Disaster in Japan should inspire a transition away from nuclear energy

After the March 11 tsunami in Japan, there has been extreme concern about high levels of radiation in the nuclear reactors at the Fukushima Daiichi Nuclear plant. This concern has captured viewers around the world, nervous that the reactors will blow, creating a nuclear meltdown similar to the disaster now known as Chernobyl, which occurred on April 26, 1986. After this immense, and the now impending, disaster I am baffled as to why countries—including our own—are still reliant and insistent on using nuclear energy.

I understand that with our immense burning of fossil fuels, we should work toward finding a new sustainable energy source, but nuclear energy is not the answer. It is highly dangerous and can have disastrous effects if it is not properly controlled. Even when it is properly contained, Mother Nature can cause problems, such as the earthquake and tsunami Japan suffered earlier this month.

According to timeforchange.org, “It is technically impossible to build a plant with 100 percent security. A small probability of failure will always last.”

This is an unnerving thought that we have seemingly tossed aside in the quest for a new energy source. However, in light of this recent disaster, we need to re-evaluate our energy options so that we aren’t doomed to the same fate as Japan.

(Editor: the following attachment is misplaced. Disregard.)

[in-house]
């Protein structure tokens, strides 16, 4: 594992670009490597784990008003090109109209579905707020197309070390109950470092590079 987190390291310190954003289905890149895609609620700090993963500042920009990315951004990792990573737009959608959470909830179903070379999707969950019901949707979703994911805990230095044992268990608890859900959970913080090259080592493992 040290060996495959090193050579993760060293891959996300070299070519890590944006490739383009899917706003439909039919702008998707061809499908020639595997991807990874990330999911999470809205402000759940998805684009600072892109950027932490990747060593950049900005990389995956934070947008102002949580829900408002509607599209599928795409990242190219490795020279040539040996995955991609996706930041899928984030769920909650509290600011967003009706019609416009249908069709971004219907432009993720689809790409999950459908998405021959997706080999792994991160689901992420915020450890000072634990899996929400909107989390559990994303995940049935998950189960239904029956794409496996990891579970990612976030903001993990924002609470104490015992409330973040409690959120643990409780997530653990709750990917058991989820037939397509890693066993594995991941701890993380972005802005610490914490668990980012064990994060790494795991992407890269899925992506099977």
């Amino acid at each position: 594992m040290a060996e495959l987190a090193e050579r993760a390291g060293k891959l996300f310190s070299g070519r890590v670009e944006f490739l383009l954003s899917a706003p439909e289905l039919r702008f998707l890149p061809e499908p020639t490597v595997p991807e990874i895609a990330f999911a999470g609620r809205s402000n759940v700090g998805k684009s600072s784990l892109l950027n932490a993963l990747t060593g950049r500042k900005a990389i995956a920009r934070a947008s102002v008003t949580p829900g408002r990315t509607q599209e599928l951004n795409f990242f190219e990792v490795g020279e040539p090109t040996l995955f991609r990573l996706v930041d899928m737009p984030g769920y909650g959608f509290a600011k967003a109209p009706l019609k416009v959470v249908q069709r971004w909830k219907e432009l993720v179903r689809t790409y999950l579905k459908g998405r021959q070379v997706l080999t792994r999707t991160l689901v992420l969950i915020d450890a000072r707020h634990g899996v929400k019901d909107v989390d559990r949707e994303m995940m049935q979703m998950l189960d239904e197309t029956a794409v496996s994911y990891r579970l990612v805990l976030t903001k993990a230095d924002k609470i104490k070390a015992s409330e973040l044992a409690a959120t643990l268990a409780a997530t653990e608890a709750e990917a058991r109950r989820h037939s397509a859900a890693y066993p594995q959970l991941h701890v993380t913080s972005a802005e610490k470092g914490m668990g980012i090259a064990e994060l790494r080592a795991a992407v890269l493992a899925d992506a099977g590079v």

Additionally, a surge of nuclear power plants across the United States could inspire another terrorist attack.

“No atomic energy plant in the world could withstand an attack similar to 9/11 in New York,” timeforchange.org wrote. “Such a terrorist act would have catastrophic effects for the whole world.”

Although any terrorist attack has the capability to have demolishing effects on our country, an attack on a U.S.-based nuclear energy plant would have the power to single-handedly end our world as we know it.

The most obvious issue with the use of nuclear energy is that the waste nuclear energy produces can be used to make nuclear weapons and increase nuclear proliferation.

Essentially, any country or individual who has the capability to enrich uranium has the capability to create deadly weaponry. The risk of these weapons—or the capability for them to be created—falling into the wrong hands is too high. It would be foolish of the United States to even entertain the idea of heavily relying on nuclear energy sources because it would only be detrimental to ourselves.

According to the U.S. Energy Information Administration, there are 104 nuclear energy plants scattered throughout the United States. If we were to increase our amount of nuclear energy plants, we would increase our risk of disaster—similar to what is  now occurring in Japan.

It is crucial for the United States to use the crisis in Japan as a learning tool and apply it to our own country so that we can avoid being stuck in the same deadly, dangerous situation at the hands of our own carelessness.
We need to search for more sustainable energy sources immediately so that we can stop dependence on nuclear energy to benefit not only our country, but the rest of the world.

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